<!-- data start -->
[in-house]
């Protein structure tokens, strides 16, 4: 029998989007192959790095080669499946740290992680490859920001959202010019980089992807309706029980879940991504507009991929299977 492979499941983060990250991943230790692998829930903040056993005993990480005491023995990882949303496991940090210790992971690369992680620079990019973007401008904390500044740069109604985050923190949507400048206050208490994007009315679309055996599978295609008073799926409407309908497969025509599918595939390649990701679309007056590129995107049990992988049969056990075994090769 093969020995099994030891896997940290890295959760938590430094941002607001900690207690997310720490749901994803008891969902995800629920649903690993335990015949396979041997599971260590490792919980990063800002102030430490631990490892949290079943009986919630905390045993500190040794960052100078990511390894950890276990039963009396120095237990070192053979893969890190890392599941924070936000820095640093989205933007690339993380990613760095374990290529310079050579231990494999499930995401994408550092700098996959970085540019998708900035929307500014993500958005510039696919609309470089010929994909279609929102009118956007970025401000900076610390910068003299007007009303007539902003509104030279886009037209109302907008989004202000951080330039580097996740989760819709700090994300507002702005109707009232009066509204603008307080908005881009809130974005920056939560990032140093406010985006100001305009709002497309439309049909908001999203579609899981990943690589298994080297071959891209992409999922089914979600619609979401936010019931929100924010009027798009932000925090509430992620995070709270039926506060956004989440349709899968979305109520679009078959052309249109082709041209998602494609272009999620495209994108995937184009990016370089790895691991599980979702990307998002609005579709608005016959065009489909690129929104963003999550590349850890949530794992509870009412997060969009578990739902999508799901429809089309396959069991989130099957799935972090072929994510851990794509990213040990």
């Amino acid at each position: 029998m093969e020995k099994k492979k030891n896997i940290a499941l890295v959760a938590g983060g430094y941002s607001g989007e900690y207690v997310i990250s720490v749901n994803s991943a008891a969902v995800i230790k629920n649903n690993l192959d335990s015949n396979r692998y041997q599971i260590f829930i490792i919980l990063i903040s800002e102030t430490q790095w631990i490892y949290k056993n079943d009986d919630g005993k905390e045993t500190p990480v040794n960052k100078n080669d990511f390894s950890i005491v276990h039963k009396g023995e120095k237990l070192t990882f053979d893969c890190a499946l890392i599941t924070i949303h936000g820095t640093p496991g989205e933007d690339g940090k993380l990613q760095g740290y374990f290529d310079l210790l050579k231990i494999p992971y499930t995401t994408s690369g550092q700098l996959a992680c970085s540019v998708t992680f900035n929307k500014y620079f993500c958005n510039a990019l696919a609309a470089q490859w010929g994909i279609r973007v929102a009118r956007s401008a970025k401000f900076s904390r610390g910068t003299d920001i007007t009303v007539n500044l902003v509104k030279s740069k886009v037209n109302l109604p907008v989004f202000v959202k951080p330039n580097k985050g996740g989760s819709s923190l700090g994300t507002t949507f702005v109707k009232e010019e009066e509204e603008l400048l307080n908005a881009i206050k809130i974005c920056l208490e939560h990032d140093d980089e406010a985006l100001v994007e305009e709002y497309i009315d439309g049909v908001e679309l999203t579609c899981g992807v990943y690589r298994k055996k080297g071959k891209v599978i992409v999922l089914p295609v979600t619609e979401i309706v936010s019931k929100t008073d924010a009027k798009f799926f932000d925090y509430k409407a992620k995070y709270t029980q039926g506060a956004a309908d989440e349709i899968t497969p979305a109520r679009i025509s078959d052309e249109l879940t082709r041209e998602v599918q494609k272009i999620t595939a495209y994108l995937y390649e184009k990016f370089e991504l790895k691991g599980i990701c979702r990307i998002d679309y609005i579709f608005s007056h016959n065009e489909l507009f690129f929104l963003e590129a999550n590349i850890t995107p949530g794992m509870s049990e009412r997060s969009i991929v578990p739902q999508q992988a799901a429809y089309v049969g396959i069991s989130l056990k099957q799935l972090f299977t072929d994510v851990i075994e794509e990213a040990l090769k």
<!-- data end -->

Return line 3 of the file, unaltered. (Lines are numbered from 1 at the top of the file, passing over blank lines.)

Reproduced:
């Amino acid at each position: 029998m093969e020995k099994k492979k030891n896997i940290a499941l890295v959760a938590g983060g430094y941002s607001g989007e900690y207690v997310i990250s720490v749901n994803s991943a008891a969902v995800i230790k629920n649903n690993l192959d335990s015949n396979r692998y041997q599971i260590f829930i490792i919980l990063i903040s800002e102030t430490q790095w631990i490892y949290k056993n079943d009986d919630g005993k905390e045993t500190p990480v040794n960052k100078n080669d990511f390894s950890i005491v276990h039963k009396g023995e120095k237990l070192t990882f053979d893969c890190a499946l890392i599941t924070i949303h936000g820095t640093p496991g989205e933007d690339g940090k993380l990613q760095g740290y374990f290529d310079l210790l050579k231990i494999p992971y499930t995401t994408s690369g550092q700098l996959a992680c970085s540019v998708t992680f900035n929307k500014y620079f993500c958005n510039a990019l696919a609309a470089q490859w010929g994909i279609r973007v929102a009118r956007s401008a970025k401000f900076s904390r610390g910068t003299d920001i007007t009303v007539n500044l902003v509104k030279s740069k886009v037209n109302l109604p907008v989004f202000v959202k951080p330039n580097k985050g996740g989760s819709s923190l700090g994300t507002t949507f702005v109707k009232e010019e009066e509204e603008l400048l307080n908005a881009i206050k809130i974005c920056l208490e939560h990032d140093d980089e406010a985006l100001v994007e305009e709002y497309i009315d439309g049909v908001e679309l999203t579609c899981g992807v990943y690589r298994k055996k080297g071959k891209v599978i992409v999922l089914p295609v979600t619609e979401i309706v936010s019931k929100t008073d924010a009027k798009f799926f932000d925090y509430k409407a992620k995070y709270t029980q039926g506060a956004a309908d989440e349709i899968t497969p979305a109520r679009i025509s078959d052309e249109l879940t082709r041209e998602v599918q494609k272009i999620t595939a495209y994108l995937y390649e184009k990016f370089e991504l790895k691991g599980i990701c979702r990307i998002d679309y609005i579709f608005s007056h016959n065009e489909l507009f690129f929104l963003e590129a999550n590349i850890t995107p949530g794992m509870s049990e009412r997060s969009i991929v578990p739902q999508q992988a799901a429809y089309v049969g396959i069991s989130l056990k099957q799935l972090f299977t072929d994510v851990i075994e794509e990213a040990l090769k």